FRANCE - Mutual funds must re-gain the trust of clients after the market timing and late trading scandals, the head of the second largest mutual fund company in the US has demanded.
The comments came as the online financial planning systems promoted by the major mutual fund firms – including Vanguard - were strongly attacked by a leading US academic.
Jack Brennan, chairman and chief executive of the Vanguard Group, which has 750 billion dollars in assets under management, told delegates at the Fund Forum in Monaco: "The mutual funds business has taken a blow to its reputation, make no mistake about it.
“In my 22 years in the business I would never have expected the mutual funds industry to have gone through such a brutal period as it has in the past 10 months."
Brennan said he was confident that the industry and regulators would make sure that what had happened would never happen again.
He said the key to recovery was to regain and retain the trust of clients: "Success is not measured by assets under management but by a more intangible asset, the trust clients have in you.
"Clearly some firms forgot that and they are paying a huge price for it."
Meanwhile Zvi Bodie, professor of finance at Boston University School of Management, said that the systems offered by groups like Fidelity and Vanguard offered the wrong choices to people setting up defined contribution pension plans.
"At the moment none of the online financial planning systems that are available free to the public offer a risk-free option," he told delegates.
Bodie said that the online financial planning systems use models that "contradicted" the theory put forward by Nobel prize-winners Paul Samuelson and Thomas Merton in 1969 that there is no necessary connection between the length of a person's investment time horizon and their tolerance for risk.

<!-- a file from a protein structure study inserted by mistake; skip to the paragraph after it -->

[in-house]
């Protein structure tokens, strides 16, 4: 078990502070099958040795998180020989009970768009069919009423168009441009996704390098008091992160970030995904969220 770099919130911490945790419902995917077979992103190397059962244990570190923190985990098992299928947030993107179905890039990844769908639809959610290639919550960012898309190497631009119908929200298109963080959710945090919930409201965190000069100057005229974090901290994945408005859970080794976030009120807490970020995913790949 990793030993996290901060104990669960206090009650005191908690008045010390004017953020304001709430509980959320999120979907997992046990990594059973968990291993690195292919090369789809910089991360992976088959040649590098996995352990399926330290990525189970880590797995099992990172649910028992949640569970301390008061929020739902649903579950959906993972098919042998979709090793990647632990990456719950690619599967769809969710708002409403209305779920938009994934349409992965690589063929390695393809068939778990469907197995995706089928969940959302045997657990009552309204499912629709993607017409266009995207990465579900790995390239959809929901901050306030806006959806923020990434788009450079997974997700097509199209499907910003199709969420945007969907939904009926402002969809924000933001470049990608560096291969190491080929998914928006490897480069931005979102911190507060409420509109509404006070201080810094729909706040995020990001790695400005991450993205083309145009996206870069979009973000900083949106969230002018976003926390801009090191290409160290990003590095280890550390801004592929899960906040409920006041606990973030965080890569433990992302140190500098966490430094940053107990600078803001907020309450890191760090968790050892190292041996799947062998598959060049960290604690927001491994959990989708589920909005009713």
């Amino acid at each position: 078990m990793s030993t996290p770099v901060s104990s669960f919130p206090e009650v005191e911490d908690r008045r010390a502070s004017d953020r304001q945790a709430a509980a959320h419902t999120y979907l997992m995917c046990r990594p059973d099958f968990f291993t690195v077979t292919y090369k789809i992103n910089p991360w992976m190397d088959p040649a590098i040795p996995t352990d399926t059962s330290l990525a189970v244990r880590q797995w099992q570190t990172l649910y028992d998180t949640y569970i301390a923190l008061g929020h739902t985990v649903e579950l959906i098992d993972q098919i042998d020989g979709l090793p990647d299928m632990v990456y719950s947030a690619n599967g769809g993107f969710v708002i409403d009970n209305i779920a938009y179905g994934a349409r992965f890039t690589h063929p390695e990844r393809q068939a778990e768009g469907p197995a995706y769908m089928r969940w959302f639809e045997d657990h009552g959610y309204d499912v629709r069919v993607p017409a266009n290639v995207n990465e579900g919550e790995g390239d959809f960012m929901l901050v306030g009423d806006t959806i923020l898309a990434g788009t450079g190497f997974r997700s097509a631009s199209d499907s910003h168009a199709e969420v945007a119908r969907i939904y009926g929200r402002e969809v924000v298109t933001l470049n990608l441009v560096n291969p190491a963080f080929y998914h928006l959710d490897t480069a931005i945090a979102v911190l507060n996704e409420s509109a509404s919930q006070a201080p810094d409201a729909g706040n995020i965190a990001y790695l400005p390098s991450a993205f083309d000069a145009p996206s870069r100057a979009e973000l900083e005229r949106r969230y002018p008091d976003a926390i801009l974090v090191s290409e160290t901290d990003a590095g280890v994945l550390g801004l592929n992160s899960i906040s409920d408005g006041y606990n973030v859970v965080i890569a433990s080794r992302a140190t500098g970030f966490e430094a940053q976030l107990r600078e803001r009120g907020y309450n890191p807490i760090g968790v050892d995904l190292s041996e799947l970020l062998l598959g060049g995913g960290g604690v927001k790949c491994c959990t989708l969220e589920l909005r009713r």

"The models put in to online systems tell people that if they have a long term horizon they should allocate a lot of their portfolio to equities. Yet stocks are not safe even in the long run, no matter how long the long run is."
He said that to protect themselves against long-term equity risk, people would have to buy put-options. He estimated that in the long term a put option could cost up to 40% of a portfolio.
"If it were true that stocks were less risky in the long term, investment companies should be offering the protection of put options for free. But they're not."
Bodie said that the least risky alternatives were default-free, inflation-protected, "worry-free" investments, and that defined contribution plans currently did not offer to people with long-term horizons.
"DC plans as they are currently used are unsustainable. As defined benefit plans die out, the end-user is going to demand worry-free pension products."
He said that the gap in the US market offered an opportunity to European asset managers: “Maybe a European company will soon penetrate the US market with a worry-free product. That's my prediction.”